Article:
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Today was supposed to be Trump’s immigration victory lap. Then he tweeted.

Trump Meets with Immigration Crime Victims to Urge Passage of House Legislation to Save American Lives Photo by Molly Riley-Pool/Getty Images

After a major setback on health care this week, with the Senate delaying its vote until after the July 4 recess, the White House saw an opportunity to change the conversation to one of President Donald Trump’s signature policy areas: immigration.

The stage was set for Thursday to be a big policy day for Trump — his much-anticipated travel ban would go into effect in a form after the Supreme Court lifted stays by the lower courts. In the lead-up to Thursday, a lot of other things were aligning: House Republicans will almost certainly pass two tough-on-immigration bills, which would harshen penalties for deported criminals who reenter the United States and expand US law over sanctuary cities. Trump met with victims of crimes committed by undocumented immigrants in the White House Wednesday. And Immigration and Customs Enforcement Acting Director Thomas Homan commandeered the White House press briefing to share harrowing stories of children dying at the hands of smugglers across the border.

But then the president heard Morning Joe hosts Joe Scarborough and Mika Brzezinski had spoken “badly” of him, and responded by raging on Twitter, calling Brzezinski “crazy” and shaming her for a face lift.

The plan unraveled.

"Maybe the intent is to distract from the health care debate," Rep. Tom Reed (R-NY) mused about the president’s tweets on CNN.

Immigration policy was supposed to be the distraction. Trump just distracted himself.

Today could have been a big policy day for Trump

Trump’s administration has been lacking policy wins. Efforts to repeal and replace Obamacare, while getting closer, have been stuck in circular negotiations since March. Trump’s push to fund the border wall was snubbed by Congress. Tax reform seems stymied in more Republican infighting. Until now, the travel ban has been stalled in the courts.

Outside of pointing to Trump’s Supreme Court appointment in Neil Gorsuch, the White House has been stretching to find clear ways to dictate the conversation in Washington.

But Thursday, the president was set to declare some real victories. Spurring immigration anxiety was a fruitful exercise for Trump during the presidential campaign, and while his administration has been effective in pushing the sentiment, Congress has largely sidestepped the issue, occupied by health care and tax reform.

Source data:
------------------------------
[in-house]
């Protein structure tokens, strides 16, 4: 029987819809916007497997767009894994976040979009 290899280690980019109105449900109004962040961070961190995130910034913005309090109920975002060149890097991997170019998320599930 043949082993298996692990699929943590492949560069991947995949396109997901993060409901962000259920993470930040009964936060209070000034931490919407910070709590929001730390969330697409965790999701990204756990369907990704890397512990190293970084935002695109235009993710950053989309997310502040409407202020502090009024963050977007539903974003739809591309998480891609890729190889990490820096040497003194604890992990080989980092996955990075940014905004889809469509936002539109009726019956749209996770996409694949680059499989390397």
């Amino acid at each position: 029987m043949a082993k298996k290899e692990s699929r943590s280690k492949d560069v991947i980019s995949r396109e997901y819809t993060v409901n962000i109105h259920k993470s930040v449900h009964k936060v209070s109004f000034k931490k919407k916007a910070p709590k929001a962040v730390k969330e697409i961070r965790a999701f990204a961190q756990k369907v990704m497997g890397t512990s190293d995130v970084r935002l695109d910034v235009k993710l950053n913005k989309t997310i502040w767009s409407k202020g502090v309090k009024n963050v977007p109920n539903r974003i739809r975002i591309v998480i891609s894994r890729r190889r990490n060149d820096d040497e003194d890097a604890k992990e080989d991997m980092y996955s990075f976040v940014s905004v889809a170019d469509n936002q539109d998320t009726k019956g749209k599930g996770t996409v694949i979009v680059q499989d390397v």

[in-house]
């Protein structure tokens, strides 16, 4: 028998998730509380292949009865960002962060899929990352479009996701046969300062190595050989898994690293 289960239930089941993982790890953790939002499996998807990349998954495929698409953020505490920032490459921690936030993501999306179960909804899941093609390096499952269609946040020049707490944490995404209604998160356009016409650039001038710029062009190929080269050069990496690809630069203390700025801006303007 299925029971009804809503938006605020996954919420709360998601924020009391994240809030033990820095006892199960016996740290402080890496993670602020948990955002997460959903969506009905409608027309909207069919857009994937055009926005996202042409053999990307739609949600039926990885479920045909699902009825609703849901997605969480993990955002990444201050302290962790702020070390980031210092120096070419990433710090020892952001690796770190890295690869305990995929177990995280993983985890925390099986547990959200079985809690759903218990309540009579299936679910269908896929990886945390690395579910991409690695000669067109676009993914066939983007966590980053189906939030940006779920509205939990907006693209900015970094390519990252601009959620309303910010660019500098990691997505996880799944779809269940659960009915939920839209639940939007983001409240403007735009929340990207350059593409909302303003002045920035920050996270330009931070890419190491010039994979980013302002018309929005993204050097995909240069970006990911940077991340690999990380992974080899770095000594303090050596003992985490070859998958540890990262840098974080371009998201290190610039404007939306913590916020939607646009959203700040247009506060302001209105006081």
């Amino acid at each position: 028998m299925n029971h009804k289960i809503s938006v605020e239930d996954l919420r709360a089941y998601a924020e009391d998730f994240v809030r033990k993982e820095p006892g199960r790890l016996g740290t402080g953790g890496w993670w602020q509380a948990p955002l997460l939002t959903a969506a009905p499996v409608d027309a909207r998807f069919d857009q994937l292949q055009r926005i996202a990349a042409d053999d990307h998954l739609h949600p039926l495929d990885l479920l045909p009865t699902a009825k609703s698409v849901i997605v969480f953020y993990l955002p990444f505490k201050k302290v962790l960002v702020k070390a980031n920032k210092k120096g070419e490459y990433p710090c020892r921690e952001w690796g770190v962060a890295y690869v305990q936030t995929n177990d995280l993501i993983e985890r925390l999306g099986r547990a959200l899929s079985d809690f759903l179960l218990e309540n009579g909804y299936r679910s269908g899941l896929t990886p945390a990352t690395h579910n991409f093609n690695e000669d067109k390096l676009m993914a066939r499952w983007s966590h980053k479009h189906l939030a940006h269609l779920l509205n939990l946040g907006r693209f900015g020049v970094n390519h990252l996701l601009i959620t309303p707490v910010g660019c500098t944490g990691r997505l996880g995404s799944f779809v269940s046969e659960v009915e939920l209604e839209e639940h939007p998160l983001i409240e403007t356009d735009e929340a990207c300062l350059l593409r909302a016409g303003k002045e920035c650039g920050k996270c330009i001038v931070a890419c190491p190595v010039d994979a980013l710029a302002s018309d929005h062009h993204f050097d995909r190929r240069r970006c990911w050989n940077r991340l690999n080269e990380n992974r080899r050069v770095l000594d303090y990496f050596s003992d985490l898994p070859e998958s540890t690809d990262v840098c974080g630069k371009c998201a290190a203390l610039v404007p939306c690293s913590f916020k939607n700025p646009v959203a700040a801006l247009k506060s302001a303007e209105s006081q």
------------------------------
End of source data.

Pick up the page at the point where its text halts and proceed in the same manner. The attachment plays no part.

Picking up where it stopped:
As Senate Republicans were forced to delay a key vote on their health bill this week, in the House, Rep. Bob Goodlatte’s (R-VA) two immigration bills gave Trump just enough fodder to try to change the narrative to one of his signature campaign promises.

The White House was on track to boost the policy area. On Wednesday, Trump brought Goodlatte to the White House — touting his work of bringing one Trump’s key promises to the forefront of Congress. Trump’s White House speech Wednesday was reminiscent of his campaign rallies:

“Bad people,” he said of criminal undocumented immigrants. “We've gotten many of them out already. ... We're freeing up towns, actually we're liberating towns, if you believe we have to do that in the United States of America. But we're doing it, and we're doing it fast.”

He brought back the “angel” families, who relatives were killed by undocumented immigrants — Americans whose stories he often invoked during the campaign to give voice to his “tough on immigration” stance.

The messaging was focused. It didn’t last long.

Trump and his team can’t help themselves

Trump supporter and conservative radio personality Laura Ingraham had some advice for the Trump administration: Keep on the immigration message, she tweeted Thursday morning.

But the Trump circle backs the president in his feuds.

Already, White House spokesperson Sarah Huckabee Sanders has defended Trump’s tweets, saying Trump wouldn’t be “bullied” by the liberal media. White House director of social media Dan Scavino Jr. shared his own thoughts about Brzezinski.

For months, Trump has decried the media for focusing on the White House scandals instead of the policy. But he and his team know the power his tweets have to dictate a news cycle — the president has admitted it himself.

And right when they had a chance to actually push a narrative that spoke to their base, Trump distracted himself from his own policy wins, because a cable news commentator spoke badly about him.